Each continent and its countries will differ in terms of the teaching qualifications they accept, although some will have specific pathways to adapt to the overseas education system in a short period of time (such as the QTS that international teachers can work towards when moving to the UK). Check before you apply for a role whether your potential new school will require any or several of the following:

  • Bachelor’s University degree in any subject
  • Bachelor’s of Education University degree
  • Bachelor’s degree related to your teaching subject
  • Teacher training obtained at a recognised University for the appropriate age ranges. In the EU, Ireland and South Africa this is a Higher Diploma of Education, whereas a PGCE may be required in Australia, New Zealand, the USA and Canada.

Wherever you want to work in the world, it’s always beneficial to create copies of the following documentation and be ready to present them as soon as requested:

  • All your formal qualifications
  • Identification such as passport and drivers’ license
  • Two references from current or former Heads or department heads.

3. How to Apply for Jobs in Education

The most popular job boards for education professionals include:

Much like in other sectors, the many channels to apply for jobs in education include careers fairs, online networking groups and specialist recruitment agencies. Recruiters with experience placing teachers abroad will not only be able to help you find a new job, but will usually act as your personal guide throughout the entire process, from visa, travel and accommodation questions to acclimatisation courses and help adjusting in the first few months at your new school.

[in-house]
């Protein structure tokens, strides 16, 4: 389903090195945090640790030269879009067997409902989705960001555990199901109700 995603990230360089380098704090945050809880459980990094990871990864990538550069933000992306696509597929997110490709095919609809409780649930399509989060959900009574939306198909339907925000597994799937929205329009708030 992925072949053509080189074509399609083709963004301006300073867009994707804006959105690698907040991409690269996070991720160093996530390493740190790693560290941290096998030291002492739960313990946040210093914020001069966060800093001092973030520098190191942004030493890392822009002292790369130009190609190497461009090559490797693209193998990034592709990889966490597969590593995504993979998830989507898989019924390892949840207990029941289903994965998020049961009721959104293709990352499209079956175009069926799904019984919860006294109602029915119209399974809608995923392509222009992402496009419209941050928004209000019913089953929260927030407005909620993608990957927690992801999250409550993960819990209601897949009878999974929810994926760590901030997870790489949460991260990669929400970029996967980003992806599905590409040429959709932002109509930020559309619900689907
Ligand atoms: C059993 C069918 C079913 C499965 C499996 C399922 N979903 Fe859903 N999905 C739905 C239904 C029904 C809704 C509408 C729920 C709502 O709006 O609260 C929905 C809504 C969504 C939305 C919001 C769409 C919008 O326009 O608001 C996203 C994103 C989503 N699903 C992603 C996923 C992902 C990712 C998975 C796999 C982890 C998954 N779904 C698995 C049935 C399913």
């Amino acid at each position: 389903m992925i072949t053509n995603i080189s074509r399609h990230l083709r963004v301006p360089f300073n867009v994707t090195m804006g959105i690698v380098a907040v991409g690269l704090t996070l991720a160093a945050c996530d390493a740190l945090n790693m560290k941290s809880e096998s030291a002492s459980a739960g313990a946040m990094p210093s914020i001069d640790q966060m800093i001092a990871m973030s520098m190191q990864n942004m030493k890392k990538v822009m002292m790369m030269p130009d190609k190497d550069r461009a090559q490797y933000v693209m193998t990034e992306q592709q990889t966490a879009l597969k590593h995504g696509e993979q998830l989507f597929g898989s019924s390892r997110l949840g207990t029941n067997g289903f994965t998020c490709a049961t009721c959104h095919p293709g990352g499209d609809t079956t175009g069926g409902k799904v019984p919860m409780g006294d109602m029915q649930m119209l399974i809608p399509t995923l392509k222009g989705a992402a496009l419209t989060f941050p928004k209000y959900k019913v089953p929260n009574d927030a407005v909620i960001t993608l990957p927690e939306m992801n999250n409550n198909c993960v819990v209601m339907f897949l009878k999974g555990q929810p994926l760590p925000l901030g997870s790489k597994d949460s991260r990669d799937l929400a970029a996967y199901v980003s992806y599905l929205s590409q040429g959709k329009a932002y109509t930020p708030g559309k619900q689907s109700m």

4. Best Countries to Teach In

Although teachers know that money isn’t everything, many countries outside the UK pay significantly higher salaries to their educators – meaning more freedom to explore everything your new country has to offer, better financial security and a greater quality of life overall. Switzerland pays its teachers on average the equivalent of £81,000 per year (although cost of living is higher), and Luxembourg around £73,000 annually. Germany, the Netherlands and Canada all offer their teachers more than double the annual wages paid by British state schools.

When considering other factors, the best teaching opportunities are spread across the world for a positive working experience wherever you choose. China is one of the most popular destinations globally for ESL teachers, due to its high volume of teaching positions, low cost of living and free accommodation included in work contracts with most schools. The UAE, particularly Dubai, is a common choice for education professionals, due to the ability to earn tax-free salary and significantly increase your savings with a year or two in the Emirates, whilst enjoying the sunny climate.

Tax & Payroll Support for Teachers

Generate provide compliant payroll and contractor management support for teaching assistants and education professionals all over the world – find out how we could help you.

Thinking about becoming a supply teacher? Read our 3 Myths and Realities of a Supply Teaching Career.